But while optimistic about these synergies, he recognized that a “full-service” digital marketing agency, which can do both the front-end and back-end work for a customer, diminishes the value that traditional partners may offer. In this sense, full-service agencies may be preferable to customers “because they can do the entire project,” he said.

Salesforce supports acquisition trend

For Salesforce, digital marketing partnerships play a critical role in advancing its marketing platform.

Stephane Viallet, vice president of global alliances, agencies, at SalesforceStephane Viallet

Salesforce has signed numerous digital marketing agencies over the last six years, spurred by several acquisitions to build out its business-to-commercial and marketing portfolio, said Stephane Viallet, vice president of global alliances, agencies, at Salesforce. Salesforce’s acquisitions have included digital marketing software company ExactTarget in 2013, as well as e-commerce provider Demandware and data management platform Krux in 2016. Viallet also cited Salesforce’s alliance with Google as a driver behind the company’s growing digital marketing agency partnerships.

“Partners, including digital marketing agencies, are the lifeblood of Salesforce, extending our platform in new and exciting ways and fueling our growth,” Viallet said in an email. He said Salesforce and its partners are pursuing opportunities created by “our ability to merge media, adtech and martech to execute on a whole new way for brands to connect with customers.”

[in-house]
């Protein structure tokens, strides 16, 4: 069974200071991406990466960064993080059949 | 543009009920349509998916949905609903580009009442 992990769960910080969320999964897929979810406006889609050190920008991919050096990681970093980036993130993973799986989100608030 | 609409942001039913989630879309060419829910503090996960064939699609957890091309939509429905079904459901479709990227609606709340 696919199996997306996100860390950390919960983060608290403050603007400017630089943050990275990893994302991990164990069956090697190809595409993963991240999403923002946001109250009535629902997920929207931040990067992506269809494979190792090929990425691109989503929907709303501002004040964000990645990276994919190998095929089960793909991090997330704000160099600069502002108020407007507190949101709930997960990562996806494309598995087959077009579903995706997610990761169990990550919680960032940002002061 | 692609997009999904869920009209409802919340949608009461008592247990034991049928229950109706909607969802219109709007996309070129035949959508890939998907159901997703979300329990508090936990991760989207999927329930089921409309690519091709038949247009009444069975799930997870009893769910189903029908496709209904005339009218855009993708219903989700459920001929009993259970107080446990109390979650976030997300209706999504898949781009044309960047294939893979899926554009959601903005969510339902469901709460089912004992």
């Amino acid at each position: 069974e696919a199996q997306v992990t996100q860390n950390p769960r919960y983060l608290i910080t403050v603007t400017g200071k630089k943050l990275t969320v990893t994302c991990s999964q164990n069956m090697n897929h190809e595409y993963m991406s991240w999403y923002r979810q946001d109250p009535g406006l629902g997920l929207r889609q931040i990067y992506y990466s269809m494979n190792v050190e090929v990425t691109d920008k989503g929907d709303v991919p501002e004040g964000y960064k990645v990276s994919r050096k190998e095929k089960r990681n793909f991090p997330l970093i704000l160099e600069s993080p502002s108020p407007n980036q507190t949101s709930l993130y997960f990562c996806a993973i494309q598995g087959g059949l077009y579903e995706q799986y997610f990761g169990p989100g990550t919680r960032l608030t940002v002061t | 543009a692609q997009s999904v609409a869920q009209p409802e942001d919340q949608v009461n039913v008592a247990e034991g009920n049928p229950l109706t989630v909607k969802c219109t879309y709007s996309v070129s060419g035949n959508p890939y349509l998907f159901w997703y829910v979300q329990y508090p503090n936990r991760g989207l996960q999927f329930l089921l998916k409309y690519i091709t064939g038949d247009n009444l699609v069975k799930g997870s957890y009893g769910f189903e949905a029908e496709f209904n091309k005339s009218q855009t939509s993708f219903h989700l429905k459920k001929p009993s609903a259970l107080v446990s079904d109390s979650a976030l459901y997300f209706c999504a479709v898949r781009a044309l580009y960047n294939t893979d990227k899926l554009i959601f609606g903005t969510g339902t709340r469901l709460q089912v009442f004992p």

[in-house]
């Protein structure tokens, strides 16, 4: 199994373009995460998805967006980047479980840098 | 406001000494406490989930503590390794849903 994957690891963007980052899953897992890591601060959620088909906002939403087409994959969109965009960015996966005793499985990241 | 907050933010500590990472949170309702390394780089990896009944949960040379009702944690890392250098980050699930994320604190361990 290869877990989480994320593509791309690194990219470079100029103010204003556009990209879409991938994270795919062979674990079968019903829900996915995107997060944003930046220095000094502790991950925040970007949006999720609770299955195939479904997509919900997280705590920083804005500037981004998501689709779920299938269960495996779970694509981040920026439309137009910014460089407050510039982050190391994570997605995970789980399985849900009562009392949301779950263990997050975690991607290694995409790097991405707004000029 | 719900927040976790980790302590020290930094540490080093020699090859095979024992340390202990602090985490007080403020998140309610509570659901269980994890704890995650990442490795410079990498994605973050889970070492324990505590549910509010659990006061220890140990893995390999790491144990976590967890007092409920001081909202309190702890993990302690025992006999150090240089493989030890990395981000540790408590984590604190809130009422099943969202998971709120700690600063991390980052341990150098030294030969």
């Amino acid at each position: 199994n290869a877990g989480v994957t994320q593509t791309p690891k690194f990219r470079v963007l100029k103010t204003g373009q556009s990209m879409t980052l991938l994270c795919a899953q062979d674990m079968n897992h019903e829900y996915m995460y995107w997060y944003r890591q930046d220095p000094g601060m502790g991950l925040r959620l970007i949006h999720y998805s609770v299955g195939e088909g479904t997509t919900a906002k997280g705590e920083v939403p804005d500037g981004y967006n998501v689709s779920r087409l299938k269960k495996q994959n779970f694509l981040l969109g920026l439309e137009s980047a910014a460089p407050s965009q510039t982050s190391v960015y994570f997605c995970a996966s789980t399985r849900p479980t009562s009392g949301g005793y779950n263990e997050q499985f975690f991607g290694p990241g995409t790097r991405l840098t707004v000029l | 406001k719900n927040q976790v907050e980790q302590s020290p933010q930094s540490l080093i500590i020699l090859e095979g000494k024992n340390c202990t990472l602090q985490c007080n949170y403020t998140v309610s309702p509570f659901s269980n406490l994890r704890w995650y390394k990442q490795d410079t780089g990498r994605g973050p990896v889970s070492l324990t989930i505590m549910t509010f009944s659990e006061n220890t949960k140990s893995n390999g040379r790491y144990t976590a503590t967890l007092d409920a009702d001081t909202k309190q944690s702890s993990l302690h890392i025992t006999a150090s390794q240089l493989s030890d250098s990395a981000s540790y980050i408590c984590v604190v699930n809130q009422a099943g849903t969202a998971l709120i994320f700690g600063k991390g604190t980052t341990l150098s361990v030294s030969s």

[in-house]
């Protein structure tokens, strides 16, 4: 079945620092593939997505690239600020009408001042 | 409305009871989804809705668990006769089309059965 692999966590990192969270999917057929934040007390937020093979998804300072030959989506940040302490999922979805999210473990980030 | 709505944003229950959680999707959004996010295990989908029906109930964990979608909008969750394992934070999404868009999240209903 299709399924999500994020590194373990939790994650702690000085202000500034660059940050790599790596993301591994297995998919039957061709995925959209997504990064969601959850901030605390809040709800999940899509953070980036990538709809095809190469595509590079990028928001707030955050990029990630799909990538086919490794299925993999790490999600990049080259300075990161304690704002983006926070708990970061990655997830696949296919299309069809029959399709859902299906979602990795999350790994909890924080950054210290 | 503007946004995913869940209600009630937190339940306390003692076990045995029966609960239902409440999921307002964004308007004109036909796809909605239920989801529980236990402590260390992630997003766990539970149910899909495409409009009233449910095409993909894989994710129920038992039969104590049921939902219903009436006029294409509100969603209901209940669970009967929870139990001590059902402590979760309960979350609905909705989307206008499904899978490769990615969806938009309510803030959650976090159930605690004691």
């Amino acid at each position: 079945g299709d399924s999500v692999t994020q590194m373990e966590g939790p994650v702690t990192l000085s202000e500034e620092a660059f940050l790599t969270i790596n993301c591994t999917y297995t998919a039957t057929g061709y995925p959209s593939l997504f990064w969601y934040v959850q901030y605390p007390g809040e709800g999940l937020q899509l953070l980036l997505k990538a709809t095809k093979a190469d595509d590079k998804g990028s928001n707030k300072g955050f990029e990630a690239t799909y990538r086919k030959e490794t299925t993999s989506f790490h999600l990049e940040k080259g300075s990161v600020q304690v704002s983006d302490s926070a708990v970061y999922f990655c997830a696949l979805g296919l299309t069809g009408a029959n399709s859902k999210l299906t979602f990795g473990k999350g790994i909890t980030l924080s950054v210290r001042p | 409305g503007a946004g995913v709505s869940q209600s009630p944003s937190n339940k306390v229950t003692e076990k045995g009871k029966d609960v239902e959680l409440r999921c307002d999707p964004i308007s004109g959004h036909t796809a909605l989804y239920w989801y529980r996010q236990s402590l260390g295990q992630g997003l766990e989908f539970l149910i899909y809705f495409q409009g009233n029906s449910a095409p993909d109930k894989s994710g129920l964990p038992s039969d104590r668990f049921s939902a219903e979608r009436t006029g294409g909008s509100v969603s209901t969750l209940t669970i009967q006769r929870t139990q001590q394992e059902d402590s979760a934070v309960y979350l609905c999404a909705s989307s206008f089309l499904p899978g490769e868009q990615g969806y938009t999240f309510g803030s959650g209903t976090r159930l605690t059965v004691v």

Digital marketing organizations use Salesforce’s products such as Salesforce Commerce Cloud, Marketing Cloud and Service Cloud to offer “transformative digital experience that enable clients to meet consumer expectations,” he noted.

I think often agencies can help us get into areas of the business or with clients that we may not thoroughly be in today.
Adrianna Bustamantedirector of digital sales and alliances, Rackspace

In addition to having digital marketing and advertising skills, Viallet said Salesforce seeks partners that understand “the importance of merging data, technology and creativity” to deliver customer experience strategies.

Viallet also pointed to a trend among digital marketing organizations acquiring Salesforce practices, such as Publicis.Sapient’s 2016 buyout of Vertiba, a Gold-level Salesforce Consulting partner.

Other notable acquisitions have included the following:

  • Wunderman bought a majority stake in Salesforce consultancy Pierry Inc. in September 2017.
  • Dentsu Aegis purchased Swiss digital marketing company Blue-Infinity in January 2017.
  • MRM//McCann acquired e-commerce service provider Optaros in December 2014.